Table A1: Breakdown of EU born in the UK Labour Market in Q2 2014 by country of birth and year of arrival. (Unrounded numbers)
|Country of Birth||Year of Arrival||Number in Employment|
|Malta & Cyrpus||Since 2004||1241|
Table A2. Breakdown of EU born workers in the UK Labour Market in Q2 2014 who arrived prior to Accession to the EU. (Unrounded numbers)
|Country of Birth||Year of Arrival||Number in Employment|
|Malta & Cyrpus||1997-2003||2425|
Table A3. Breakdown of UK and EU Born Workers by ONS 1 Digit SOC Code and ONS Skills Level. (Unrounded numbers)
|Managers Directors and Senior Officials||4||40639||28269||68908||2615628|
|Professional and Technical Occupations||3||67327||34895||102222||3771588|
|Skilled Trades Occupations||3||14176||142635||156811||2897204|
|Administrative and Secretarial Occupations||2||26496||38638||65134||2890514|
|Caring, Leisure and Service Occupations||2||20732||73696||94428||2390213|
|Sales and Customer Services Occupations||2||19452||42359||61811||2075816|
|Process, Plant and Machine Operatives||2||9110||154733||163843||1528170|
|Total Low Skilled||121826||627133||748959||11443324|
|TOTAL - ALL SKILLS LEVEL||1,2,3,4||396485||871857||1268342||25700958|
The Migration Observatory and Recent Migrant Workers in Skilled/Low Skilled Work – A Correction
B1. The Migration Observatory has looked at Recent Migrant Workers (RMW are people born abroad but who have arrived in the last five years) in the labour market by skills level. Their March 2015 report ‘Recent Migrant Workers in the UK Labour Market: What has changed in the last five years?’ cited Labour Force Survey data which showed that in 2009 there were 106,000 EU8 RMWs workers in ‘Elementary Occupations’ whereas in 2014 this number had declined to 80,000, even though the share of all RMWs in Elementary Occupations had increased. The report concluded that ‘RMWs from Eastern European countries that joined the EU in 2004 (the EU-8) are more likely to be working in low-skilled jobs, although the total number doing this work has declined’.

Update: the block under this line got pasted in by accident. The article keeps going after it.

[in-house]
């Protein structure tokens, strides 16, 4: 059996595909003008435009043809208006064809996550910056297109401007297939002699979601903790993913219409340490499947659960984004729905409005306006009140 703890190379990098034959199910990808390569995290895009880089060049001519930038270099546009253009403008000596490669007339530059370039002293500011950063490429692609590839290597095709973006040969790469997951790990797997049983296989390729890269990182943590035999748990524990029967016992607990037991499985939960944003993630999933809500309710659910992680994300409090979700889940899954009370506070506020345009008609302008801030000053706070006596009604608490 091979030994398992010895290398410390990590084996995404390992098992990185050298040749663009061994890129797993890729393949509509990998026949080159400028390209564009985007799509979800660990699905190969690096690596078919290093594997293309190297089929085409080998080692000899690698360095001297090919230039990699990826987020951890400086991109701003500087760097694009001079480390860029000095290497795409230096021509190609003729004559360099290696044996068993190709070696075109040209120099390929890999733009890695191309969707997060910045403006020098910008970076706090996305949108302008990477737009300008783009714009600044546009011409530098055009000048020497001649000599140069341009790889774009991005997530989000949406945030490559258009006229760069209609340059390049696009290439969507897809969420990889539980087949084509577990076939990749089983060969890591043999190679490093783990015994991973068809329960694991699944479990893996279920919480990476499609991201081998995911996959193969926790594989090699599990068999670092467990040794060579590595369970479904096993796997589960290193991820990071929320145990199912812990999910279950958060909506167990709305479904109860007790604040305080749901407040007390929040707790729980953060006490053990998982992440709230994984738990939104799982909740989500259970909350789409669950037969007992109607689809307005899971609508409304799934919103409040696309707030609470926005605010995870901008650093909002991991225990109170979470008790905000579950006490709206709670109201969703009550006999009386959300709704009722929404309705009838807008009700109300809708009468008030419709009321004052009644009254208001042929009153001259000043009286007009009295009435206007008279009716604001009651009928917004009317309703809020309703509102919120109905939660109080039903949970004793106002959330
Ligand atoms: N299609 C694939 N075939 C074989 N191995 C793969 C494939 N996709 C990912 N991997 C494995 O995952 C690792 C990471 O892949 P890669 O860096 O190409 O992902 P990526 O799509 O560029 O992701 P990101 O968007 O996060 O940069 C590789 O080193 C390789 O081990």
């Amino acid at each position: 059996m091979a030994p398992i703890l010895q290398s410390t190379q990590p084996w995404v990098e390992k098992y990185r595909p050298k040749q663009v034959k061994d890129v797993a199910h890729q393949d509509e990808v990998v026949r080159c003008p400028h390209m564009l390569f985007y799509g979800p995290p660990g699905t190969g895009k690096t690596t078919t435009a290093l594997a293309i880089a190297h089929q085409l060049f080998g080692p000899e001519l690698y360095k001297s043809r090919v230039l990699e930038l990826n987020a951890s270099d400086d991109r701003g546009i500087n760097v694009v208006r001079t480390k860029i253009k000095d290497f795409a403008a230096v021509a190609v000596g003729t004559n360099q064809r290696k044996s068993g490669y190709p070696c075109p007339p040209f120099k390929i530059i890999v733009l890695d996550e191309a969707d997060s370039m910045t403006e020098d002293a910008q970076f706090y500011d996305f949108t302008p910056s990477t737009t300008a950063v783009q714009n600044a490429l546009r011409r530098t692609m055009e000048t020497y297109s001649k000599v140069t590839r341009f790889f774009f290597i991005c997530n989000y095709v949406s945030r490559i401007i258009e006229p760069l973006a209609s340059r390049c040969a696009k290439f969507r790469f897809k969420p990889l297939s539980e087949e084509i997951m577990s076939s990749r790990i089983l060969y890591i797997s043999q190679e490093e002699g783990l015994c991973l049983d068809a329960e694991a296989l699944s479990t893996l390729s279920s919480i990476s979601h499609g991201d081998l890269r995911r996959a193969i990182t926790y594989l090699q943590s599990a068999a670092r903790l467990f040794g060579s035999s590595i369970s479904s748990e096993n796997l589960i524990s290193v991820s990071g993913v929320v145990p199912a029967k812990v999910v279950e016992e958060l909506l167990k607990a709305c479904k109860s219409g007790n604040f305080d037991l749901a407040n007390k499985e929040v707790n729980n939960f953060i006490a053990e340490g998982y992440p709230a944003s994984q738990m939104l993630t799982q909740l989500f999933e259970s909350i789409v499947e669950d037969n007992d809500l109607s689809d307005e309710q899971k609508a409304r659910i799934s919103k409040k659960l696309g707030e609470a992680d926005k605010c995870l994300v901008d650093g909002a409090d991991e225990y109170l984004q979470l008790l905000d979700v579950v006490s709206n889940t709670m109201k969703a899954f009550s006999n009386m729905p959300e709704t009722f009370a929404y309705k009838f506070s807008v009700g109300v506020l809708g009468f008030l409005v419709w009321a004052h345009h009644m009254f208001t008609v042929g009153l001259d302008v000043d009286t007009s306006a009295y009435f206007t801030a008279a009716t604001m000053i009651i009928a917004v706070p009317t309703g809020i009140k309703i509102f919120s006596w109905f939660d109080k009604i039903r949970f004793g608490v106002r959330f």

B2. The Migration Observatory claimed that there had been a decline in the number of EU8 in low skilled work yet the report only focused on one of the 1-digit SOC codes (9 - Elementary Occupations) and excluded the remaining four SOC Codes that the Migration Advisory Committee also class as low skilled, 4 – Administrative and Secretarial, 6 – Caring, Leisure and Service Occupations, 7 – Sales and Customer Services Occupations and 8 – Process, Plant and Machine Operatives. The report thus downplayed the number of EU8 working in low skilled jobs by suggesting that in 2014 there were just 80,000 working in low skilled jobs.
B3. A correction of this work finds that in Quarter 4 2014 there were 206,500 EU8 RMWs (those that arrived between 2010 and 2014) working in low skilled jobs (SOC Codes 4,6,7,8 and 9) rather than the 80,000 implied by the Migration Observatory, as Table B1 below shows. This is a fall from 2009 when there were 235,500 in low skilled work which reflects a reduction in the pace of migration from the EU8 but little else and certainly does not reflect a fall in the total number of migrants in the UK workforce as the Financial Times (which commissioned the Migration Observatory work) suggested:
Madeleine Sumption, director of the independent observatory, said it was striking that despite increases in net migration in 2014, the size of the migrant workforce was “considerably smaller” now than five years ago.’ 
B4. The corrected data also shows that between 2009 and 2014 the number of EU8 RMWs in higher skilled work fell by 44% from almost 82,000 to 46,000 and in 2014 represented just 18% of the total workforce of RMWs from the EU8.
Table B1: EU8 Born Recent Migrants Workers in 2009 and 2014 by ONS 1-Digit SOC Code
|One-Digit SOC Code & Description||Q4 2009||Q4 2014|
|1 Managers and Senior Officials||14206||1774|
|2 Professional occupations||10757||10016|
|3 Associate Professional and Technical||11464||6326|
|5 Skilled Trades Occupations||45420||27881|
|4 Administrative and Secretarial||8622||6876|
|6 Personal Service Occupations||15916||12660|
|7 Sales and Customer Service Occupations||9041||12724|
|8 Process, Plant and Machine Operatives||60028||51444|
|9 Elementary Occupations||141970||122859|
|Total Low Skilled||235577||206563|
20 May, 2015